Argument should focus on the particular; not the general—unless it's about the EUby Philip Collins / February 29, 2016 / Leave a comment
Read more: Cameron’s compromise
Rhetoric always carries the shadow of duplicity. The ancient art of persuasion is also an act of chicanery, of false witness. As he began the task of selling his deal on the European Union to the British nation, the Prime Minister embodied both senses of the term. In the parliamentary session after his statement to the House of Commons, Cameron was at his most poised and commanding. The contrast with the leader of the Opposition’s stumbling incoherence was painful to behold. Yet if he is going to prevail, and the “Remain” side is going to win, Cameron’s rhetoric is going to have to change.
There are two problems with the deal that Cameron secured from Brussels. The first is that the details fall a long way short of the exaggerated expectations he foolishly raised. The second is that, dealing as it does with matters of no great relevance to anyone other than obsessed Tory MPs, the deal will be irrelevant to the final outcome of the referendum. As a rule, argument is better when it moves from the general to the particular. The debate on the EU will be the opposite. The case Cameron now has to make is for the principle of the EU, galling as it will be to forget a deal on which he has worked so hard.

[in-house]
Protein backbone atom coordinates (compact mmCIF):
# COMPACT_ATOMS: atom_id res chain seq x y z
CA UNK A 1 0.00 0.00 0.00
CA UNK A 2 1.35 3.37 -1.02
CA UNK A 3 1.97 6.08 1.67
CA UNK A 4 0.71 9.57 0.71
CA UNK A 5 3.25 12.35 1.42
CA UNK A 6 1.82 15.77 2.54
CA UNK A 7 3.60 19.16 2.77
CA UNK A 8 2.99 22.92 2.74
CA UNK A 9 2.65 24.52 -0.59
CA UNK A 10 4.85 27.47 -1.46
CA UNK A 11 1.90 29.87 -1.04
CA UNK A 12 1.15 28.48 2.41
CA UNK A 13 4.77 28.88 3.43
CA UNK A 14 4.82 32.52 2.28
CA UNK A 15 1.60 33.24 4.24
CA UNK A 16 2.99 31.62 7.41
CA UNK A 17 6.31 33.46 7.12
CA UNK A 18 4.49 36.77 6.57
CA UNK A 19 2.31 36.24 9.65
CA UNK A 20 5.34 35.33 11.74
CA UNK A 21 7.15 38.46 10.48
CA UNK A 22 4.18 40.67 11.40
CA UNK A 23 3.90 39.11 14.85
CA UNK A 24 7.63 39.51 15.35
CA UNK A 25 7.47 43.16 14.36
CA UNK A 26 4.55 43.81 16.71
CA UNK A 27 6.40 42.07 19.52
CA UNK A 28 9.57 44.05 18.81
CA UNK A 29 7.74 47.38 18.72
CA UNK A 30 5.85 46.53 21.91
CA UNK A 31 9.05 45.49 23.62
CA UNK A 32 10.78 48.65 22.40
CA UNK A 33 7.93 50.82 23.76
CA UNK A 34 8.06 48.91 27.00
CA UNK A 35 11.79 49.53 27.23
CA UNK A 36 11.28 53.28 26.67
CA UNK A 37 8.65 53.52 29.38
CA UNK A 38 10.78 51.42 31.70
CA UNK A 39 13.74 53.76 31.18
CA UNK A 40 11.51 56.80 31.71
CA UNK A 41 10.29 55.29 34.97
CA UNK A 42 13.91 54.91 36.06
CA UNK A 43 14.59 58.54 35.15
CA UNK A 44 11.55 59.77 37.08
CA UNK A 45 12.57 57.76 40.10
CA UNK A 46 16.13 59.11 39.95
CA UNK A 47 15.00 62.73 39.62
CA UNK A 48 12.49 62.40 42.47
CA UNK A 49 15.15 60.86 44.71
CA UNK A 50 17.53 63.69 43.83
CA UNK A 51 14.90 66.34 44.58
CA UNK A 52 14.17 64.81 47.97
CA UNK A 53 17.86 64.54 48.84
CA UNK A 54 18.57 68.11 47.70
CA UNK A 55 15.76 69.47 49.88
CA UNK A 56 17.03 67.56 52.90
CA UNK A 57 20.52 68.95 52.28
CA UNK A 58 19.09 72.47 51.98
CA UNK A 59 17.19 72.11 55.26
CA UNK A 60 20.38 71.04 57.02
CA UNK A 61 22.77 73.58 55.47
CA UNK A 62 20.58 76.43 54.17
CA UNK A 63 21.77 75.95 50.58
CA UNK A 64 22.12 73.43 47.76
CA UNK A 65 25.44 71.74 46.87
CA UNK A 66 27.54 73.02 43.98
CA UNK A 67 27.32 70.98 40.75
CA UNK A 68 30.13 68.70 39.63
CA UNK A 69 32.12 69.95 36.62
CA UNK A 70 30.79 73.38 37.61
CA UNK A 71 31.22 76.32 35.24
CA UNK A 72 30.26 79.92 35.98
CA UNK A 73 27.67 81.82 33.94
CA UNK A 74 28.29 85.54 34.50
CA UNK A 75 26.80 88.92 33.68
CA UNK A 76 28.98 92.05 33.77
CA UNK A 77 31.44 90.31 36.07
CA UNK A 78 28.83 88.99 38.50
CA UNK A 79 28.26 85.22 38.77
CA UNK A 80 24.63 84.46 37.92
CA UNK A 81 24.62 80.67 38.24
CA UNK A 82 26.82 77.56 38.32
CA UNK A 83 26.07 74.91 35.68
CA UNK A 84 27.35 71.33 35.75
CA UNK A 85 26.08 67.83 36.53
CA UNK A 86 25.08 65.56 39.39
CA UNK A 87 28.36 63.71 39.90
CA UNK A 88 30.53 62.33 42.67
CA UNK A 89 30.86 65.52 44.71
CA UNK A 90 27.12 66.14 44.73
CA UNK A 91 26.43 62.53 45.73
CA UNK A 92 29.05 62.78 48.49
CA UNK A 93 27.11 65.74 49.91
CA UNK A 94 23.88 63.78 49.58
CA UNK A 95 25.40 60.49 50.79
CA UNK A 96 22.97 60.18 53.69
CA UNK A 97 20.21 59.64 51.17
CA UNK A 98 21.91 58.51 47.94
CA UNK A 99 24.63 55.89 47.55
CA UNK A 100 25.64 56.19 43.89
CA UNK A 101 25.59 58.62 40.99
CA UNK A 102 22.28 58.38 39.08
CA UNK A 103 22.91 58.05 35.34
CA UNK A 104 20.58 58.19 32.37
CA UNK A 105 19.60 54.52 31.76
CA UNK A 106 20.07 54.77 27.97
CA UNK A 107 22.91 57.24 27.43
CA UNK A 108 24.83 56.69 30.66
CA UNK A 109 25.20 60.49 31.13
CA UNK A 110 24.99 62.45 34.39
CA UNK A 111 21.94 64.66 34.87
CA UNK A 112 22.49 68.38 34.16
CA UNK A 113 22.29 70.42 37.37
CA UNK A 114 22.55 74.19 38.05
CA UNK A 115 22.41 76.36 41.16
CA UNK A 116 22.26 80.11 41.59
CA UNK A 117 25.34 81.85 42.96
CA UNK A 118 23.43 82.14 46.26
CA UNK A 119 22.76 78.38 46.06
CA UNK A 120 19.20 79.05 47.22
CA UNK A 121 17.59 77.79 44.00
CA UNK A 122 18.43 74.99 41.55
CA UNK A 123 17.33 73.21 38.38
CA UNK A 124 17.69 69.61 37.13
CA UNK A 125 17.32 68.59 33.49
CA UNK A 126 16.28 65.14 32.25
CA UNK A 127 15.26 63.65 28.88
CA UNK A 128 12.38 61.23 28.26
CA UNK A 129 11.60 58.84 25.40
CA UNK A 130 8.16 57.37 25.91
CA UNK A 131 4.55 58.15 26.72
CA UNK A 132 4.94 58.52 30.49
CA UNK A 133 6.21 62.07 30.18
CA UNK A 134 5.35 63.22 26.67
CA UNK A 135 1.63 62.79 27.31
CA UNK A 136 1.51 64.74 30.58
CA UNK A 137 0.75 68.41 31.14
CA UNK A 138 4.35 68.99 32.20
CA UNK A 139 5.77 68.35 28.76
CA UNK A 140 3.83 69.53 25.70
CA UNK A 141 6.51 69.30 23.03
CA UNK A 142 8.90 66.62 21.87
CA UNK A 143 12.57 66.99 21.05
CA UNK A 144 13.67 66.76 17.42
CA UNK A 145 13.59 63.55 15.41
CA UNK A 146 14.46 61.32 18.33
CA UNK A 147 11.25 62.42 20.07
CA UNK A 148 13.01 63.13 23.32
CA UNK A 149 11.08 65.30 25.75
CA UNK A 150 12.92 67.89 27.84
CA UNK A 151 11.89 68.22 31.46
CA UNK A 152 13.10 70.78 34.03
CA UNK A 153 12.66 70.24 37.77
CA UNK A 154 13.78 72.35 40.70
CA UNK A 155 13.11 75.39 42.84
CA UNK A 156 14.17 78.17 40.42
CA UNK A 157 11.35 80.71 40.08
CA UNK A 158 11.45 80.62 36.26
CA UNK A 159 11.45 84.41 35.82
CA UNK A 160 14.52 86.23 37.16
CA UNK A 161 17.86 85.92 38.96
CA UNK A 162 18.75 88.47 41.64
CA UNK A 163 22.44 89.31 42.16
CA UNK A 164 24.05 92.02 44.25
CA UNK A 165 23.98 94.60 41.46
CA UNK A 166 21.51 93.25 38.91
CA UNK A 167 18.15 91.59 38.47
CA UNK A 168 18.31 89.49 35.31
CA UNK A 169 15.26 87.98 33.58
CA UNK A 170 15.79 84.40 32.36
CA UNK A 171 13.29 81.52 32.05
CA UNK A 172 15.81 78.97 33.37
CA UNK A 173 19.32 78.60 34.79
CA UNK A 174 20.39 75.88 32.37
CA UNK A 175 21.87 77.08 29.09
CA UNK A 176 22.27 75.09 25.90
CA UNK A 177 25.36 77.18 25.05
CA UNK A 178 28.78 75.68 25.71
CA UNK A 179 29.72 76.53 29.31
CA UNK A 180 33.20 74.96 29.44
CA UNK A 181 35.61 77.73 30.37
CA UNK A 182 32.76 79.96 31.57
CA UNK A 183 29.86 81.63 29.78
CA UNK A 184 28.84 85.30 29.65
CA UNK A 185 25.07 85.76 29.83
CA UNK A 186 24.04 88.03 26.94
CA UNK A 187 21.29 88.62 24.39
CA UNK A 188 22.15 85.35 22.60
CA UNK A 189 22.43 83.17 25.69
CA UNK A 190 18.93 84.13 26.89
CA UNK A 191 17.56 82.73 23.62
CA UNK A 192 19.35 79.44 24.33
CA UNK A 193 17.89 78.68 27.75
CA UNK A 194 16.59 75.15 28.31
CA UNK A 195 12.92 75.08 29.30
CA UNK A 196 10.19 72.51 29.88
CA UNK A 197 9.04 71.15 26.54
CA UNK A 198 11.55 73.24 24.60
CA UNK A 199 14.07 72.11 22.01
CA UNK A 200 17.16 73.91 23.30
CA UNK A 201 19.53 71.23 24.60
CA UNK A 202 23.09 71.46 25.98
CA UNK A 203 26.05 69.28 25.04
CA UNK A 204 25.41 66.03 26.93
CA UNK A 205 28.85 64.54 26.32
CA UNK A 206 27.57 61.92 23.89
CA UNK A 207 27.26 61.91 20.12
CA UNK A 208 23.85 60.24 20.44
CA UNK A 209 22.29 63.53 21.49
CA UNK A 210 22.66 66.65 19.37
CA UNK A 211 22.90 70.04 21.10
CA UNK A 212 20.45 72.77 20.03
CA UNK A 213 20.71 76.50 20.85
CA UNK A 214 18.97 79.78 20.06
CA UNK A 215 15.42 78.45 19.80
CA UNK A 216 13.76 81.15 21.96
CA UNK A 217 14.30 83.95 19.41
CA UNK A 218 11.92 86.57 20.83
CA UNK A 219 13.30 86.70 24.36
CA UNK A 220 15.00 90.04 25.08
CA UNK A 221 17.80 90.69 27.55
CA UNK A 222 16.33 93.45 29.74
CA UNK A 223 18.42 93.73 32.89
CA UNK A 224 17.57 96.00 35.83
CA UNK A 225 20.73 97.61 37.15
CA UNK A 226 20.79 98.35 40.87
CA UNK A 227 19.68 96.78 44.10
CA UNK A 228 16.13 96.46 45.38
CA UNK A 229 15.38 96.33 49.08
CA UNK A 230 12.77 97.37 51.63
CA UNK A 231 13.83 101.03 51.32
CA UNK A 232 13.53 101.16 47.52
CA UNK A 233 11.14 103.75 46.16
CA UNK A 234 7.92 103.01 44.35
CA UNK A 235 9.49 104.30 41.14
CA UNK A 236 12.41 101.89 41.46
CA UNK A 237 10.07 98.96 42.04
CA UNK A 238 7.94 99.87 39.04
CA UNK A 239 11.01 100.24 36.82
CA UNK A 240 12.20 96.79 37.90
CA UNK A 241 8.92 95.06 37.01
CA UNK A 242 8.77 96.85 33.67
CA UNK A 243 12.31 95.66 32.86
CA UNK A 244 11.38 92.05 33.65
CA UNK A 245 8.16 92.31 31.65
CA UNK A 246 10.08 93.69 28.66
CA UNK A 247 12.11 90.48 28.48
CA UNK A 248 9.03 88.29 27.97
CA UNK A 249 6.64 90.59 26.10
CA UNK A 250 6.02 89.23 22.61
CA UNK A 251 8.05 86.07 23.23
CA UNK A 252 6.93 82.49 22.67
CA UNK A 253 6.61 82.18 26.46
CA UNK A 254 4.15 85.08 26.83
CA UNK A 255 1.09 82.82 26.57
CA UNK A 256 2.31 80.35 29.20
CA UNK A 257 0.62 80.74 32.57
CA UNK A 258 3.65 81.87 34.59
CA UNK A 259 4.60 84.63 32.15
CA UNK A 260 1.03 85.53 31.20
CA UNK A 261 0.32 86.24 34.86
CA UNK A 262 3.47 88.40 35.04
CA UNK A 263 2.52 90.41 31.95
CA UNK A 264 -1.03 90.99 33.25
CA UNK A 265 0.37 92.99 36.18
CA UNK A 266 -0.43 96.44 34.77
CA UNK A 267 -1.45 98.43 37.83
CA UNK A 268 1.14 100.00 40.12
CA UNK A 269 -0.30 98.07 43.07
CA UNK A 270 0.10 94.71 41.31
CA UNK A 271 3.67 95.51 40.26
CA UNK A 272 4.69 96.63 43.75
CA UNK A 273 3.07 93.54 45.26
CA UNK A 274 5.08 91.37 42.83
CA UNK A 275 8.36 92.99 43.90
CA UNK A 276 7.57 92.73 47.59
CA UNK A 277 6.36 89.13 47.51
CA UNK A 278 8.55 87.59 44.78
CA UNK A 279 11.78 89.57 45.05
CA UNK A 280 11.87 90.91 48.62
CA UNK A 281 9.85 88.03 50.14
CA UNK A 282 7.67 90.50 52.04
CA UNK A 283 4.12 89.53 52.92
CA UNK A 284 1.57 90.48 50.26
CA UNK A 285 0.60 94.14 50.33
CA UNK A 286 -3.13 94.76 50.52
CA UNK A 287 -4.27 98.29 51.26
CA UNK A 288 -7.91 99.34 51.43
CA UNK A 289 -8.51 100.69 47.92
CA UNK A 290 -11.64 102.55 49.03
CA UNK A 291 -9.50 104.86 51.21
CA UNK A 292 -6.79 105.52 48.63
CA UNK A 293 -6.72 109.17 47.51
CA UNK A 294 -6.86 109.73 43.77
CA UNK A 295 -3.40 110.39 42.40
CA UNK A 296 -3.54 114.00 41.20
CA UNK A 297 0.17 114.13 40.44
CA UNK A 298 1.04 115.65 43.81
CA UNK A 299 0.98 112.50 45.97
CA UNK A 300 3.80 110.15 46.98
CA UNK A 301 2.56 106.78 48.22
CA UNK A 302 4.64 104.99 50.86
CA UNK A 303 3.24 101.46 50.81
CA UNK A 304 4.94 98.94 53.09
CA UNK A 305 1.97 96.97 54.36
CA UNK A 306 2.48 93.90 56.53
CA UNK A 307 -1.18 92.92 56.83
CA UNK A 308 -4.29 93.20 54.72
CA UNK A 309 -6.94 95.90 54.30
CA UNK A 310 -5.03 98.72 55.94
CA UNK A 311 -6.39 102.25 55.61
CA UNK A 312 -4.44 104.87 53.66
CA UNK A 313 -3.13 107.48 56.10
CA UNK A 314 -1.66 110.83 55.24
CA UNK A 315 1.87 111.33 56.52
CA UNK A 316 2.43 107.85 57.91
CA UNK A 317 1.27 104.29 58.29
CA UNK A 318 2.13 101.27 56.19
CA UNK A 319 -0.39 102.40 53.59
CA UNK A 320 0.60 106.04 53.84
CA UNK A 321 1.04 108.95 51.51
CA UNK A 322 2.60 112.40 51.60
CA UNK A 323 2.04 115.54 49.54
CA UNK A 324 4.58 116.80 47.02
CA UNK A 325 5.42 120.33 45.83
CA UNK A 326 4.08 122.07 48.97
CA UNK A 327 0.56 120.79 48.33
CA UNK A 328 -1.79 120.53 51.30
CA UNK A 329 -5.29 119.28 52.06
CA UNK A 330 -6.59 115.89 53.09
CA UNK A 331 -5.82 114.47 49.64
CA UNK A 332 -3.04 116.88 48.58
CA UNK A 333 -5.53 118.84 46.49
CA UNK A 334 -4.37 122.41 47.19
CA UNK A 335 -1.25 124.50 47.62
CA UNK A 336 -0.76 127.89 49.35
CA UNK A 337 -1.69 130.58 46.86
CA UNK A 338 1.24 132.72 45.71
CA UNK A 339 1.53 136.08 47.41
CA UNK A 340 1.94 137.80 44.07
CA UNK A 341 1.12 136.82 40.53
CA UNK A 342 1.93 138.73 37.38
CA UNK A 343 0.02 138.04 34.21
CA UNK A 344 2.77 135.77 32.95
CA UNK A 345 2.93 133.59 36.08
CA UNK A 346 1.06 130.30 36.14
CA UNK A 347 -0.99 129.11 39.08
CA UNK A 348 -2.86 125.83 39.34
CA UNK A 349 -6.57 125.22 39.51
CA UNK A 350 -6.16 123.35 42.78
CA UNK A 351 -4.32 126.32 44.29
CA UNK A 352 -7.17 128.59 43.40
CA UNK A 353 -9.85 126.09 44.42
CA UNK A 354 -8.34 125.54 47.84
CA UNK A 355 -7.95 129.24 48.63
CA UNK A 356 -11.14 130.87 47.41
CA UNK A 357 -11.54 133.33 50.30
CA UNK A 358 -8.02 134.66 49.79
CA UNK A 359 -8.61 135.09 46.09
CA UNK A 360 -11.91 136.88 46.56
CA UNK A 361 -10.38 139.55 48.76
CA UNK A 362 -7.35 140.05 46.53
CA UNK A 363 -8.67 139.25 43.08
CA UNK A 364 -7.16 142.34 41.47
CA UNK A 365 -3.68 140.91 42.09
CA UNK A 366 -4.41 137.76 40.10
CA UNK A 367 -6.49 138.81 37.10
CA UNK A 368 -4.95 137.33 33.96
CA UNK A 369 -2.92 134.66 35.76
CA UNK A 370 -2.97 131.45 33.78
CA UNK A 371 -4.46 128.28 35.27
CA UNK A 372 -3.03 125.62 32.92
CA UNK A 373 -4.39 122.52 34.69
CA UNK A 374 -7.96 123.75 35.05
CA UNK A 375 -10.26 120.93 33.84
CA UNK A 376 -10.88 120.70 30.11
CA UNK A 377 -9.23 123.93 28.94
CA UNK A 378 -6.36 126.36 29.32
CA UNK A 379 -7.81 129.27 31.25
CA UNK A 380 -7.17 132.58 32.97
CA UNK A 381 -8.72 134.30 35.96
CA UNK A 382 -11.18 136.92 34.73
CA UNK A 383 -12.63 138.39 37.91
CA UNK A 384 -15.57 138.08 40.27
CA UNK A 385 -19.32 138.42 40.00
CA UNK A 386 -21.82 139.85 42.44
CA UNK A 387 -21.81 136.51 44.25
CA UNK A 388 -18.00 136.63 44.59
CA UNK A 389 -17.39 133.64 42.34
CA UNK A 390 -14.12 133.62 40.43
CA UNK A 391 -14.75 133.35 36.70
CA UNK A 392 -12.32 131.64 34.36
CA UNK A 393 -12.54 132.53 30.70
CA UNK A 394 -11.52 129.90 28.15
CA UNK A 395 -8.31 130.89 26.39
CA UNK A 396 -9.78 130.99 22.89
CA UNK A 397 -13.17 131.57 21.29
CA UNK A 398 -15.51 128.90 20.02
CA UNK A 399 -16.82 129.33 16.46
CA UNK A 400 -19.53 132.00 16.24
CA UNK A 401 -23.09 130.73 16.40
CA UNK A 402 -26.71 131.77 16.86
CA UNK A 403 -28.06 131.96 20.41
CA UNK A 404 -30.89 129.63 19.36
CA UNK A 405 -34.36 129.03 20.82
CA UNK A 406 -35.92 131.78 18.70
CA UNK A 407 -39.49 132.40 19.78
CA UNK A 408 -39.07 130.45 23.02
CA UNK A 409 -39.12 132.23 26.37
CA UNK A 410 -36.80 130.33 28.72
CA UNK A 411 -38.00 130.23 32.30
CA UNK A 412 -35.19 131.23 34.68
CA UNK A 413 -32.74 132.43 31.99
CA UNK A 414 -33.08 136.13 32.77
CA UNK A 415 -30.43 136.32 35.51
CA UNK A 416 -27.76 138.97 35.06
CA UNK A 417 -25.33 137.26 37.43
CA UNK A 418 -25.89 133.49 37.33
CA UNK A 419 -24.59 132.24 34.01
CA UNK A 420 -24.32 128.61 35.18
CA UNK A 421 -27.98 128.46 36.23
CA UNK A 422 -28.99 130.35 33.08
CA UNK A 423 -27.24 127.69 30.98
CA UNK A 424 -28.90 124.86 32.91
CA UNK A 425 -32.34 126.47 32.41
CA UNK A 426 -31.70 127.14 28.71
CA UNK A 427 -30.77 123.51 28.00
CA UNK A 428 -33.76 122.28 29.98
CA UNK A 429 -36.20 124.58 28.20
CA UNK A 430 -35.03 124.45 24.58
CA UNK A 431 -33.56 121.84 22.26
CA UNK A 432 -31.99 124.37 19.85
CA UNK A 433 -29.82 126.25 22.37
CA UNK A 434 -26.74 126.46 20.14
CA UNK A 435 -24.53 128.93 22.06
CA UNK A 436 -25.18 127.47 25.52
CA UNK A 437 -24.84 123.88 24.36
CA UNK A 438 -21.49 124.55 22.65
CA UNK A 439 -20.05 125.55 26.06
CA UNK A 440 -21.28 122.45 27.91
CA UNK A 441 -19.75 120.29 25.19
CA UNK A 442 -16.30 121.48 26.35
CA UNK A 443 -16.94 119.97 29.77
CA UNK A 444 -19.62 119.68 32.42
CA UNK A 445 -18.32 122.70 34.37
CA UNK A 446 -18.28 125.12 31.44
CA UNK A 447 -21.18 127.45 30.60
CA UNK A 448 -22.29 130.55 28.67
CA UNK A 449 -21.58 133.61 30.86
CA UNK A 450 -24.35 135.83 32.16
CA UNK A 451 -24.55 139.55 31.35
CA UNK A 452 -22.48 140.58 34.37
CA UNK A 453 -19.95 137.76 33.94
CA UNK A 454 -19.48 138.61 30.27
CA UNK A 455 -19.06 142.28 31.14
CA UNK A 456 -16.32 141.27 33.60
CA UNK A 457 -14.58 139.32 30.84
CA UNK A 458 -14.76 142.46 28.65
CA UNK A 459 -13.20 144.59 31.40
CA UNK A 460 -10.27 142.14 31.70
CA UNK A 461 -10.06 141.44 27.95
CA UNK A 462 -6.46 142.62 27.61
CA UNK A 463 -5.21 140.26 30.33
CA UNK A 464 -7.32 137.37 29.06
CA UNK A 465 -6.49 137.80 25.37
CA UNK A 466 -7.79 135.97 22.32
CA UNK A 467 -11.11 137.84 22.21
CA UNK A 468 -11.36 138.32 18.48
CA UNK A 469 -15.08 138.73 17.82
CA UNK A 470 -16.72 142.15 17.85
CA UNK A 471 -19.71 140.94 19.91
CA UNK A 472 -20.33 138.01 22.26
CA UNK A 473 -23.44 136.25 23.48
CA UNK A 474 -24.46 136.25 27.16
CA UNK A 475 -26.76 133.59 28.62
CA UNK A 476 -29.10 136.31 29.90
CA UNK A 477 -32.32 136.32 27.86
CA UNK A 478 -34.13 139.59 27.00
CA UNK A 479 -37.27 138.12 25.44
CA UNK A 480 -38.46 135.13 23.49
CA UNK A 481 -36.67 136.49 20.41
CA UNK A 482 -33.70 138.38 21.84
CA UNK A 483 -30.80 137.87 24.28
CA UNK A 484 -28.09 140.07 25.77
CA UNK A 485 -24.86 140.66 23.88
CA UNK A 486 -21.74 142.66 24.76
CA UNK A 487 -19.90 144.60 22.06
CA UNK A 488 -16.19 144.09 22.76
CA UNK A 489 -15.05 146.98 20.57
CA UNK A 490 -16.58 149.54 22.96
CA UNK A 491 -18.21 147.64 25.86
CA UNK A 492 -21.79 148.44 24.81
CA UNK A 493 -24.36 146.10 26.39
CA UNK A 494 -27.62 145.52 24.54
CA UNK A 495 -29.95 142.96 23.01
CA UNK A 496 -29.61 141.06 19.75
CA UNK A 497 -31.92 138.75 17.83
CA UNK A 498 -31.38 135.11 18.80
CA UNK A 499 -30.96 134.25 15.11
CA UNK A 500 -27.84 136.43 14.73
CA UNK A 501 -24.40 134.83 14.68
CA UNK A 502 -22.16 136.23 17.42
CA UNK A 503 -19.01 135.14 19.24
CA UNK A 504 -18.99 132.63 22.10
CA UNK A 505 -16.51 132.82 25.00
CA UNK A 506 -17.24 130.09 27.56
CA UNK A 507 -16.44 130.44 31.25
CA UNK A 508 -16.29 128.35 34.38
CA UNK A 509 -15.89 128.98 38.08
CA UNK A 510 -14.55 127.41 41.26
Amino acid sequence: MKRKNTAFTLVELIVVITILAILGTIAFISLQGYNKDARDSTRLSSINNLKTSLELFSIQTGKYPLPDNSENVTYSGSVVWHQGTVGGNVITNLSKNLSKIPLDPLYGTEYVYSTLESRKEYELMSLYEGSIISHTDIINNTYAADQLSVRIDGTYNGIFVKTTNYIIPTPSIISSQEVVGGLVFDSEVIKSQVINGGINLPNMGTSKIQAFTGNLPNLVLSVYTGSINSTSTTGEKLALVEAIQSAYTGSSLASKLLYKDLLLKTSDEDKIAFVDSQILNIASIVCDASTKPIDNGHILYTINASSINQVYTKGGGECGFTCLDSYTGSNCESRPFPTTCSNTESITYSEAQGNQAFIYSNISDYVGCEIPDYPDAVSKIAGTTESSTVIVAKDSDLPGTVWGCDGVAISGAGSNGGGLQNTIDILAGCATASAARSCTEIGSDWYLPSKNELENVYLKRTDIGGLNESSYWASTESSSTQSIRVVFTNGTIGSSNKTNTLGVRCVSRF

In 1975 Harold Wilson knew the contents of the deal before he started to talk about them. The renegotiation itself was rather sotto voce. Though the details are lost to historical memory, Wilson was judged to have dealt cannily. The deal did not feature prominently in the campaign but when it was mentioned it was thought to add lustre to Wilson’s appeal for a “Yes” vote. The same will not be true for Cameron. Though he talks about the deal as granting “special status” to Britain, on each aspect of the…